Page 1 of 2 12 LastLast
Results 1 to 20 of 35
  1. #1

    Join Date
    Apr 2001
    Location
    City of Blinding Light
    Posts
    15,915
    vCash
    500
    Rep Power
    12302

    2012 Nobel and Ig-Nobel Prizes

    The Nobel Prize winners will begin to be announced beginning in the first weeks of October. In anticipation, the awards for the Ig-Nobel Prizes were given out last night. For those who don't know, the Ig-Nobels are somewhat comedic, somewhat serious awards given out for science which is done seriously, and may have serious merit, but which comes across as a bit... silly.

    To grab a quote from the Ig-Nobel website:

    ...it's a collection of, like, actual Nobel Prize winners giving away prizes to real scientists for doing f'd-up things... it's awesome.
    You can find a list of the 2012 winners here, as well as descriptions of what they won for:

    http://www.improbable.com/ig/winners/

    My favorite this year is probably the U.S. Government General Accountability Office. Sadly, they're the only awardee who did not show up. They won the literature prize for "issuing a report about reports about reports that recommends the preparation of a report about the report about reports about reports."

    Although the peace prize is actually very cool: "The SKN Company [RUSSIA], for converting old Russian ammunition into new diamonds." In his acceptance speech, Igor Petrov said, "Ladies, if you want diamonds, come see me after the show — but bring your own explosives."
    Use Yah Blinkah!

  2. #2

    Join Date
    Jan 2005
    Location
    Gwyneth Paltrow Fan Club headquarters
    Posts
    17,295
    vCash
    500
    Rep Power
    30881
    Thanks for the link! These are always hilarious. Especially because Nobel Prize winners show up to hand out the hardware
    You should never write words with numbers. Unless you're seven. Or your name is Prince. - "Weird Al" Yankovic, "Word Crimes"

  3. #3

    Join Date
    Apr 2001
    Location
    City of Blinding Light
    Posts
    15,915
    vCash
    500
    Rep Power
    12302
    And most of the winners actually show up and are happy to have a chance to call attention to their science.
    Use Yah Blinkah!

  4. #4
    Re-registered User
    Join Date
    Jul 2001
    Location
    Nowhere in particular
    Posts
    5,849
    vCash
    500
    Rep Power
    1561
    Thanks for posting this. I always enjoy reading about the Ig-Nobel winners. Your favourite is my favourite. I actually looked at the document and it actually is as described. I have to wonder what was going through the head of the woman who wrote it.
    ‎"You emerge victorious from the maze you've been travelling in." Oct 21,2012- Best Fortune Cookie Ever!

  5. #5
    Registered User
    Join Date
    Jan 2005
    Location
    Diagonally parked in a parallel universe.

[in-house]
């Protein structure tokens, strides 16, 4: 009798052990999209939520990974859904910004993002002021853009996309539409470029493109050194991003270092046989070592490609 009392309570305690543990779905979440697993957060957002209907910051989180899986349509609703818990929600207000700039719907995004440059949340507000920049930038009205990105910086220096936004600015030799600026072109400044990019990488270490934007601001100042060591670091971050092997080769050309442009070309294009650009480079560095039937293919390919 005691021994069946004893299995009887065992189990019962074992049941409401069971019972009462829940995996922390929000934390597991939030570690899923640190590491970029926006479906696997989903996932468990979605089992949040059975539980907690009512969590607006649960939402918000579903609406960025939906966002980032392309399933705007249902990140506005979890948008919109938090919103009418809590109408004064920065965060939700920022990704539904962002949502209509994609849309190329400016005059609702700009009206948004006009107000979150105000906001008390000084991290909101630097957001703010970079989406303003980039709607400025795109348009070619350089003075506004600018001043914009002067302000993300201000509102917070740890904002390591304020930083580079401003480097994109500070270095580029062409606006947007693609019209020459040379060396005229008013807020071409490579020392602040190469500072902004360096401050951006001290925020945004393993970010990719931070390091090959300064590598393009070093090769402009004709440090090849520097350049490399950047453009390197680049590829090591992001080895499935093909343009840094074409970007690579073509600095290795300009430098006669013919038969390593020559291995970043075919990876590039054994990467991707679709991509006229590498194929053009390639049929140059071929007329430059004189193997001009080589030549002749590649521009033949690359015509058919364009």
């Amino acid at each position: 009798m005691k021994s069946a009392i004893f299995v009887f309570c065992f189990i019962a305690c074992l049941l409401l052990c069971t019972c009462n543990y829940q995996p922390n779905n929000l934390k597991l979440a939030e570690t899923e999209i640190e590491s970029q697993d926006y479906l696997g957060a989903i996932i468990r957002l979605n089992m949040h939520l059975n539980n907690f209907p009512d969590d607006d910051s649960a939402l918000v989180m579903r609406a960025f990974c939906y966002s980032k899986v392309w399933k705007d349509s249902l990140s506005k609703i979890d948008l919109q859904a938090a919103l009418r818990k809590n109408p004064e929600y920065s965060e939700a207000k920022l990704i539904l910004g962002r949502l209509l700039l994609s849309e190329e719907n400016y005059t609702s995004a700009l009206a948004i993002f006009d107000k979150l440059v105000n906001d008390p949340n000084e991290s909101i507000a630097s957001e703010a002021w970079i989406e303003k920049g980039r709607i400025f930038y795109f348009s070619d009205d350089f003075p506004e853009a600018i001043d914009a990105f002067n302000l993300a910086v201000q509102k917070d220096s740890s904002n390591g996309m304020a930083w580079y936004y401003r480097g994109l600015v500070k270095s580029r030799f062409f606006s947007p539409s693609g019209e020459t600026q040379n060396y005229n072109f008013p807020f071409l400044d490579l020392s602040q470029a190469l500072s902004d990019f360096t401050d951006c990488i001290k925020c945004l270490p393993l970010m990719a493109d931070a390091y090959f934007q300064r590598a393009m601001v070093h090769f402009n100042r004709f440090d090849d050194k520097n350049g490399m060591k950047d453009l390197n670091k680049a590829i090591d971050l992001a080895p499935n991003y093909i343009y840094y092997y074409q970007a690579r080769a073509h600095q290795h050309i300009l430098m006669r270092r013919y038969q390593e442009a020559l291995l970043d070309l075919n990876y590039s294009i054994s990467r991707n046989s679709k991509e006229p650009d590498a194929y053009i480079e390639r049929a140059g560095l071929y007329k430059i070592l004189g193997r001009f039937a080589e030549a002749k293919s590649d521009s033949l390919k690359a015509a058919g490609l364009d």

Posts
    4,804
    vCash
    500
    Rep Power
    0
    Quote Originally Posted by GarrAarghHrumph View Post
    My favorite this year is probably the U.S. Government General Accountability Office. Sadly, they're the only awardee who did not show up. They won the literature prize for "issuing a report about reports about reports that recommends the preparation of a report about the report about reports about reports."
    That would be funnier if it hadn't killed so many trees.

    Reminds me of the West Wing episode though ...

  6. #6

    Join Date
    Apr 2001
    Location
    City of Blinding Light
    Posts
    15,915
    vCash
    500
    Rep Power
    12302
    The schedule for the actual Nobel Prize announcements is here:
    http://www.nobelprize.org/nobel_priz...announcements/

    First announcement will be on Monday.
    Use Yah Blinkah!

  7. #7

    Join Date
    Apr 2001
    Location
    City of Blinding Light
    Posts
    15,915
    vCash
    500
    Rep Power
    12302
    The prize for medicine was announced today. It was given for reprogramming adult cells - the discovery that adult cells can be transformed back into stem cells that act like those in embryos.

    John Gurdon, 79, of the Gurdon Institute in Cambridge, UK, and Shinya Yamanaka, 50, of Kyoto University in Japan, discovered ways to create tissue out of adult cells that would act like embryonic cells, without the need to harvest embryos. This lead to cloning, and has gone on to lead to the potential to treat diseases using stem cells that are harvested from an adult.

    This allows, for example, tissue from an adult to be harvested from, say, the skin, grown into brain cells in a lab, and have treatments tested on it in ways that don't jeopardize the health of the patient. They hope it will help with treatments for diseases such as Parkinsons. They also hope it will eventually lead to replacement organs that can be transplanted into the person the cells were taken from, without the risk of rejection that an organ from a separate donor carries.